Each bus can carry 40-80 passengers and have been in position since Friday afternoon.
The move came after thousands of people tried to leave Ho Chi Minh City for their hometowns in the Mekong Delta since Thursday night as the city started to remove street barriers and checkpoints to prepare for reopening, and at the same time, many Mekong Delta localities announced to relax Covid-19 restrictions.
Most of them said they have lost jobs and are now out of money after staying four months under strict social distancing measures in HCMC, the epicenter of Vietnam’s latest Covid-19 wave. Now going back home is their only solution because they could at least be free from the rent.
However, as the Covid-19 pandemic has just started to get under control in HCMC, the authorities have yet to allow anyone to leave the city unsupervised, worrying if it can pose risks for other localities where the vaccination rate is still low.
For that reason, all migrants were stopped at checkpoints at the city's gateways, resulting in traffic jams and chaos, especially at the Bui Thanh Thiet-National Highway 1 intersection in Binh Chanh District.
Thousands of people in HCMC carrying their belongings and children took to the National Highway 1 to return to their hometown on September 30, 2021. Photo by VnExpress/Quynh Tran
To cope with the situation, the HCMC Transport Department had on Friday sent 60 buses to the intersection and by Friday evening, more than 8,000 have been taken home in eight Mekong Delta provinces of Soc Trang, Kien Giang, An Giang, Bac Lieu, Vinh Long, Ca Mau, Tra Vinh and Tien Giang.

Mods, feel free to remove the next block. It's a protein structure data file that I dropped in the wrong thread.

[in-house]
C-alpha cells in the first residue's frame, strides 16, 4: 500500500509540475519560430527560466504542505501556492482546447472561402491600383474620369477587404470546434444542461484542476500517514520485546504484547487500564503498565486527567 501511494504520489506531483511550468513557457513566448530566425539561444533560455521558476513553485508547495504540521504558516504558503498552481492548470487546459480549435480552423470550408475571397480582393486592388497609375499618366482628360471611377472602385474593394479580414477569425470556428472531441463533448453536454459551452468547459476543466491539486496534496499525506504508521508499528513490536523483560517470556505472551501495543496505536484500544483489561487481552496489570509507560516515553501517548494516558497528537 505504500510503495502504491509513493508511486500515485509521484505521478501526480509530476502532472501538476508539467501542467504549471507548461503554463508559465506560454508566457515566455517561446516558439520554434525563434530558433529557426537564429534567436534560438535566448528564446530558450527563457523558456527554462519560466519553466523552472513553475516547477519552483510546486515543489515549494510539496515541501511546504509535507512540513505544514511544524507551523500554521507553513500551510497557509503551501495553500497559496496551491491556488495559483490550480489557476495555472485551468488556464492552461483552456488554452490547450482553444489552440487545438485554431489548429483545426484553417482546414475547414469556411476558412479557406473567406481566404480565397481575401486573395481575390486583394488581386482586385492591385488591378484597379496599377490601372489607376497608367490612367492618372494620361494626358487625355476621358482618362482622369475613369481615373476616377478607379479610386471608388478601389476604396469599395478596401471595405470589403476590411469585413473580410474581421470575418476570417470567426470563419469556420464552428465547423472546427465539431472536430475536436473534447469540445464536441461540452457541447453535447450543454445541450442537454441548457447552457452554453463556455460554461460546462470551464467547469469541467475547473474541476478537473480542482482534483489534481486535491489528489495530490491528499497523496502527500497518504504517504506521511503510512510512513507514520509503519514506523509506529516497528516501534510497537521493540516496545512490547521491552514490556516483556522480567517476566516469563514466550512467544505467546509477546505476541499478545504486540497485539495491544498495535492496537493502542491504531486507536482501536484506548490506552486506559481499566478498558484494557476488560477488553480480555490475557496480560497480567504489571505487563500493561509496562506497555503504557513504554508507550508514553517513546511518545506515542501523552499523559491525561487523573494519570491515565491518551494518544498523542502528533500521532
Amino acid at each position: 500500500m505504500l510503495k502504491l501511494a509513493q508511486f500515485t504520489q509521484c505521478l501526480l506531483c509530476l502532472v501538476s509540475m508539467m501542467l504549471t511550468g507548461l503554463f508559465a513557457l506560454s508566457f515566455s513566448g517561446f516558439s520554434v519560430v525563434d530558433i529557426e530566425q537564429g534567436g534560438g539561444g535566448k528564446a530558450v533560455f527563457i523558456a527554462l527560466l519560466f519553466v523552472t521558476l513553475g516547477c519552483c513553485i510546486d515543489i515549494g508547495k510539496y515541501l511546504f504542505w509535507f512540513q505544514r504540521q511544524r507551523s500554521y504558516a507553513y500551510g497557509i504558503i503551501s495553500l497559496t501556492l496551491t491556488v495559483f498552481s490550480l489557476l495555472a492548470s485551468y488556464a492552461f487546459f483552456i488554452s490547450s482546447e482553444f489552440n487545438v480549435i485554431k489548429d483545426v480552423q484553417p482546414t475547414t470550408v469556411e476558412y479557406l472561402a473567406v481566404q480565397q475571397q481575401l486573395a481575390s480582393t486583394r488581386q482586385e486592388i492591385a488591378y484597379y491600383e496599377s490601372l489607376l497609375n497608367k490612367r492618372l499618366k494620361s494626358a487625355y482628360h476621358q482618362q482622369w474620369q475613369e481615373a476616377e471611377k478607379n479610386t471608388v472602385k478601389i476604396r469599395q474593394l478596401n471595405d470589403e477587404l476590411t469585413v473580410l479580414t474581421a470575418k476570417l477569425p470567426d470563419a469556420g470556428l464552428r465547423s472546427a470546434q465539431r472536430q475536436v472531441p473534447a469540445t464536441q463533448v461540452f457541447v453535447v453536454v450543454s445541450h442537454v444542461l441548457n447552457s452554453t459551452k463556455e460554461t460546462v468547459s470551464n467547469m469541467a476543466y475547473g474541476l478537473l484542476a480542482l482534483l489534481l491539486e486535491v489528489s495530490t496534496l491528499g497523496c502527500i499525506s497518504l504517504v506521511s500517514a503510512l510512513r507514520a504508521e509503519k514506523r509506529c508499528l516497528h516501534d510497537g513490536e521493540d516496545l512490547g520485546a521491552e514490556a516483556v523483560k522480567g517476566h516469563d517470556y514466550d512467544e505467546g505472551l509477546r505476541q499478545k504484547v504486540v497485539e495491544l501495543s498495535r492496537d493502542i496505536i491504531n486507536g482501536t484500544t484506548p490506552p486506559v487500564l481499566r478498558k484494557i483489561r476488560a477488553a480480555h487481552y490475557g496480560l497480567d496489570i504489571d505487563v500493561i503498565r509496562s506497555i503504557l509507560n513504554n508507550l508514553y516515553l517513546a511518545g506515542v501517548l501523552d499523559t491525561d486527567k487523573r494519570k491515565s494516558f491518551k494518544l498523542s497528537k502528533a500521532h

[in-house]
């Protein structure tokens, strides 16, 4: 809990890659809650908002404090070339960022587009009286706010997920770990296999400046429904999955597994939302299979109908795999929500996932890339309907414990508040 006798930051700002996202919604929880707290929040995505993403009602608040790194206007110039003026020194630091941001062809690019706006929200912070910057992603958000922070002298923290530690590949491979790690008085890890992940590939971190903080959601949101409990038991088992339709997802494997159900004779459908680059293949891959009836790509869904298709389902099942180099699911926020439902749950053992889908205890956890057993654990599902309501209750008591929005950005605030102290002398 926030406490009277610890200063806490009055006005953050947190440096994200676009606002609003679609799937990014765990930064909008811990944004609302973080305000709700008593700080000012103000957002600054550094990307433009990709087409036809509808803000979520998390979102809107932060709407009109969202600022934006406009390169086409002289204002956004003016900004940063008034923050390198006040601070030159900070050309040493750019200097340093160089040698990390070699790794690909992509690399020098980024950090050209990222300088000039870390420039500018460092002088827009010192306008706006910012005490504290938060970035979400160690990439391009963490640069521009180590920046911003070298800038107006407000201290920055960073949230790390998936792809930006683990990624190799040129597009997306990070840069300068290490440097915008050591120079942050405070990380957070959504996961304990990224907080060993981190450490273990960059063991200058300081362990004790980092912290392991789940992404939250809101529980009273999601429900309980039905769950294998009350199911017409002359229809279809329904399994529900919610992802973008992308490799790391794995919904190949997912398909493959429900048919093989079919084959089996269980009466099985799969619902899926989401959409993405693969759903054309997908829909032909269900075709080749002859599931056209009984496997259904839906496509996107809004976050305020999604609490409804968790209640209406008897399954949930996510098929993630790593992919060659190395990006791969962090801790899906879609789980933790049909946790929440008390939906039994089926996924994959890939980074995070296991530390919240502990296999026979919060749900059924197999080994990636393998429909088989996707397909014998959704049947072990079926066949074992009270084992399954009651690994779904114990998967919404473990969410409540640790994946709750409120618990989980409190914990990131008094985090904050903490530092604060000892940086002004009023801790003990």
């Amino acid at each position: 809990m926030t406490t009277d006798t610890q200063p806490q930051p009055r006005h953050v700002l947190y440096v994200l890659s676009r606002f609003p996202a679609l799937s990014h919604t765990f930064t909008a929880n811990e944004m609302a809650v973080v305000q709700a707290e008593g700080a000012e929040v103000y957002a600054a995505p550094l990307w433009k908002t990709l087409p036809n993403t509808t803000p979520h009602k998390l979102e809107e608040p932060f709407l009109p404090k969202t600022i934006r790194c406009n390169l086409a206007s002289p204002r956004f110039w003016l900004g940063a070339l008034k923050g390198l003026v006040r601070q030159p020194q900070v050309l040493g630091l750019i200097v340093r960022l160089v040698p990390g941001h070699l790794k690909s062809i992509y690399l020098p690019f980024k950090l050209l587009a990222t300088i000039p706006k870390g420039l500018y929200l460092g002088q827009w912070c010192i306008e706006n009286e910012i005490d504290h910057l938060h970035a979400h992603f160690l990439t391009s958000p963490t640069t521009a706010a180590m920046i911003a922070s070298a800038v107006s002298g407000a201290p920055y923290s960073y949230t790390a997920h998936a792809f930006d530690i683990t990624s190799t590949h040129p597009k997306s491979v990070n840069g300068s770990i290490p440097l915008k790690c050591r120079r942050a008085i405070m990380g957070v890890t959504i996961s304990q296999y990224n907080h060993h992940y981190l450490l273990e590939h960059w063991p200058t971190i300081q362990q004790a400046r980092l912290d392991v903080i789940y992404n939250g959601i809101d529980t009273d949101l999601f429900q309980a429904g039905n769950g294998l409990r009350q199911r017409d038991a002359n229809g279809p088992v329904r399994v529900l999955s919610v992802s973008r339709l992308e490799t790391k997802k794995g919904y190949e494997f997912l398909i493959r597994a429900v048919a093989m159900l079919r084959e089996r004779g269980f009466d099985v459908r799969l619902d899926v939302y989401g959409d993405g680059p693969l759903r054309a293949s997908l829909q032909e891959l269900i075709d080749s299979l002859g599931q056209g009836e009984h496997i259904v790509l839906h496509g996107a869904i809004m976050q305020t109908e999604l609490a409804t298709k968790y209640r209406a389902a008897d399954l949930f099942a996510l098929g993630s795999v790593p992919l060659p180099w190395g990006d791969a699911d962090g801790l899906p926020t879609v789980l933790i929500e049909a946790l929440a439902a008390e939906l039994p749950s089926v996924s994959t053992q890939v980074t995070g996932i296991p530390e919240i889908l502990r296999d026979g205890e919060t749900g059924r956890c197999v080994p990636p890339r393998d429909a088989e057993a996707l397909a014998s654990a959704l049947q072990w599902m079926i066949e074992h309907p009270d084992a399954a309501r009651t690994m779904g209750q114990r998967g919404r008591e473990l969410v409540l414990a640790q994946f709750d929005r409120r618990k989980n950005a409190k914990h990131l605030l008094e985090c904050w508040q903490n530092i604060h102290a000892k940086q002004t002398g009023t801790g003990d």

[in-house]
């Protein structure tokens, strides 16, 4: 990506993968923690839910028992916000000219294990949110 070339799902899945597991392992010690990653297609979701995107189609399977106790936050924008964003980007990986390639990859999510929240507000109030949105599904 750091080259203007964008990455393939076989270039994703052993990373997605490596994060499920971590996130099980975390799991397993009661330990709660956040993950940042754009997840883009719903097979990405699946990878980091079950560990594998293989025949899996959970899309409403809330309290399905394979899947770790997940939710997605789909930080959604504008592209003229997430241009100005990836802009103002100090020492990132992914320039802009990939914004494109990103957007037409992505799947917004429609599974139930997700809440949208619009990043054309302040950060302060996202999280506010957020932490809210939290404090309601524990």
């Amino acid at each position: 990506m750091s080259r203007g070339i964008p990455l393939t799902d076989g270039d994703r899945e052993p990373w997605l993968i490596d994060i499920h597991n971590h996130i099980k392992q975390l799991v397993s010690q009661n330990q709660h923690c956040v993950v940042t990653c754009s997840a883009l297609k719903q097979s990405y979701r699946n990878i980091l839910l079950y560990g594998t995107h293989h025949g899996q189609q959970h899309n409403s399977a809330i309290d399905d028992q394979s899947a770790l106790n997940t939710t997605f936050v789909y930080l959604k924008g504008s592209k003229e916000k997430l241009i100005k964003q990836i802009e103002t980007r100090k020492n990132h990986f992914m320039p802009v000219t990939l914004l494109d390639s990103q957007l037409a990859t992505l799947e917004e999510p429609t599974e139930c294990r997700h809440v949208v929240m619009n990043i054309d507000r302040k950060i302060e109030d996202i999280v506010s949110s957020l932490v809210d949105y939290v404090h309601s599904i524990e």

For now, 113 buses have been deployed as migrants working in HCMC's neighboring provinces of Dong Nai, Binh Duong and Long An also have the demand to return home.
All returnees must test negative via the rapid testing methods.
Once reaching their hometown, they will be sent to quarantine camps for 14 days. Those having certificates proving they have been vaccinated with at least one shot for over two weeks or have recovered from Covid-19 within six months will be quarantined seven days.
At a meeting Wednesday with the central government, authorities of Central Highlands and southern localities, including the Mekong Delta, had agreed that in the meantime, migrants cannot return home from HCMC and its neighbors Binh Duong, Dong Nai and Long An without supervision.
They said their medical capacities are limited and therefore it is not safe if people return en mass from Covid-19 hit areas.
Binh Duong, Dong Nai and Long An are the second, third, and fourth hardest hit localities in the wave, after HCMC. All four are major industrial hubs that employ a large number of workers from across the country.
Of the returnees since Thursday night, Mekong Delta's Dong Thap Province has already reported four that tested positive for the novel coronavirus.
The fourth wave hit Vietnam late April and 793,150 infections had been recorded nationwide as of Thursday, including 392,329 in HCMC, 212,843 in Binh Duong, 49,330 in Dong Nai and 32,502 in Long An.
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